Rain Water Harvesting Using GIS and RS for Agriculture Developmen
Journal of Geography  & Natural Disasters

Journal of Geography  & Natural Disasters
Open Access

ISSN: 2167-0587

Research Article - (2015) Volume 5, Issue 2

Rain Water Harvesting Using GIS and RS for Agriculture Development in Northern Western Coast, Egypt

Rashash A* and El-Nahry A
Department of Scientific Training and Continuous Studies, National Authority for Remote Sensing and Space Sciences, Cairo, Egypt
*Corresponding Author: Rashash A, Department of Scientific Training and Continuous Studies, National Authority for Remote Sensing and Space Sciences, Cairo, Egypt, Tel: + (202) 262 51299 Email:


Study area lies in the north western coast of Egypt extending along the Mediterranean Sea. It occupies an area of about 1690 km2 it’s called Fuka-Matrouh, This area is suffering of dry season in summer and flash floods in winter that impact the agricultural system as well as natural disasters in terms of human hardships and economic losses. Arc hydro model was used to derive watershed of the investigated area. In this study, remote sensing was combined with GIS environment for land and water resources assessment. Reconnaissance and semi detailed field surveys were carried out for collecting information required to produce various thematic maps; such as soil, capability, and land use and drainage system. A geographical database was stored as attributes. Modeling approaches are powerful tools for decision making in the study area. The present study aims at setting up recommendations for surface water development in terms of best sites selection and surface runoff. GIS and multi-criteria analysis were applied to locate a new dam location in study area to get the benefit for agricultural development.

Keywords: Water resources; Land resources; Agricultural development; GIS; RS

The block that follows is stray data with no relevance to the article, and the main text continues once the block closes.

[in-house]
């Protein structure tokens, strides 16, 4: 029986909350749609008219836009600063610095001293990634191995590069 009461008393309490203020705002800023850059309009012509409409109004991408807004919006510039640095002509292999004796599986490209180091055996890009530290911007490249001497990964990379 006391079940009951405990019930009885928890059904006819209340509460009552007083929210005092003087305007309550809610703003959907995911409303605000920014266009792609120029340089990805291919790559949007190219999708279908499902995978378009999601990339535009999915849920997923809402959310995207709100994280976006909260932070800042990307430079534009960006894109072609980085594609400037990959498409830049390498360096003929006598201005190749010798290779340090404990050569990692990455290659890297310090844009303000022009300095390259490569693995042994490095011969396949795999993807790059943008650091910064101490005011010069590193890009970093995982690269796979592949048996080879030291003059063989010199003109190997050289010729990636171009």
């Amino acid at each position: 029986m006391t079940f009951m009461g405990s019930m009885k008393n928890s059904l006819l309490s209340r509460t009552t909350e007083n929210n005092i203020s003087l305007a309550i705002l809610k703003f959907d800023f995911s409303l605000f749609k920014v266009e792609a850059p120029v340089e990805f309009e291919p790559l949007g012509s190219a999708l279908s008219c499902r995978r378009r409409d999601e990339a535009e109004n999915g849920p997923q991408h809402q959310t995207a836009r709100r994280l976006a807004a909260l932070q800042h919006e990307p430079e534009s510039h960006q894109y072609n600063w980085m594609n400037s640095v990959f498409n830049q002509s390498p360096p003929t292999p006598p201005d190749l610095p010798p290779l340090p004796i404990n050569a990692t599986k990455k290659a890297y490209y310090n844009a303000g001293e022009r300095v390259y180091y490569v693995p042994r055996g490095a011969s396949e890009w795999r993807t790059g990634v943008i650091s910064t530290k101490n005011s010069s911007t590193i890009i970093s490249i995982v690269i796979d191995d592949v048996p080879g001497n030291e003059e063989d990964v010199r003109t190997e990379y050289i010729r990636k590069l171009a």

Agriculture area grows but not as fast as the nonagricultural sector, also rapid rural to urban migration in developing countries influences farming practices and water demand [1]. Many study focus on development of agriculture methods and equipment [2-4].

Information and Geo database about the land and water resources is urgent for any planned project to satisfy the environmental conditions. Land and water resources data are spatial in nature and they could be easily handled and analyzed using Remote Sensing and Geographic Information Systems, many study used of FAO database to investigate the variations of cropping intensity in Asia-Oceania, Europe, and Americas from 1962 to 2011 by using information of Food and Agriculture Organization (FAO) [5-7].

Hence the advantages of using multi spectral data in handling land and water resources data would be demonstrated in the current work belong the Northern coast. Remote sensing data has been an attractive source in the determination of land cover thematic mapping, providing valuable information for delineating the extent of land cover classes, as well as performing temporal land cover change analysis and risk analysis at various scales. Decision-makers operate at different scales of interest to deal with different types of environmental problems seeking for adequate solutions putting into their considerations the complexity of natural and human impact that cause these problems. The linkage of environmental assessment tools, remote sensing and geographical information systems (GIS) and their capability of handling available geo-spatial data sources to prepare valid spatial models are in high demand. Fuka-Matrouh area has promising, sensitive and ecological systems.

Remote sensing techniques and more detailed climatologically and process models now available provide new possibilities for detailed modeling of small reservoirs in order to capture their surface areas for estimating their storage capacities to have a clear picture of available water resources. Geospatial techniques such as geographical information system (GIS) and remote sensing (RS) have pulled out significant attention for locating the suitable water recharging/ harvesting sites in the recent history [8]. Remote sensing technique gives us directly the water spread area of the reservoir at a particular elevation on the date of pass of the satellite [9-12]. Al-Suhaili and Hassan studied of GIS to investigate the potential of having enough runoff in the five selected sites to establish water harvesting dams based on rainfall, evaporation data and catchments’ areas for the selected sites. The aim of this paper was to develop spatial GIS modeling for suitable site selection for Dam and locating of reservoirs water supply in dry wadi based on the integration between remote sensing and GIS.

In December 1996, Egypt had issued its framework program of Integrated Coastal Zone Management (ICZM),The program covered the coastal area that lies between the village of Fuka and the town of Marsa Matrouh, approximately 70 km wide [13].

The aim of this study is to assess land and water resources for agriculture development as well as proposing suitable sites of dams to catch flashflood water for the agricultural development.

Study Area

Location of the study area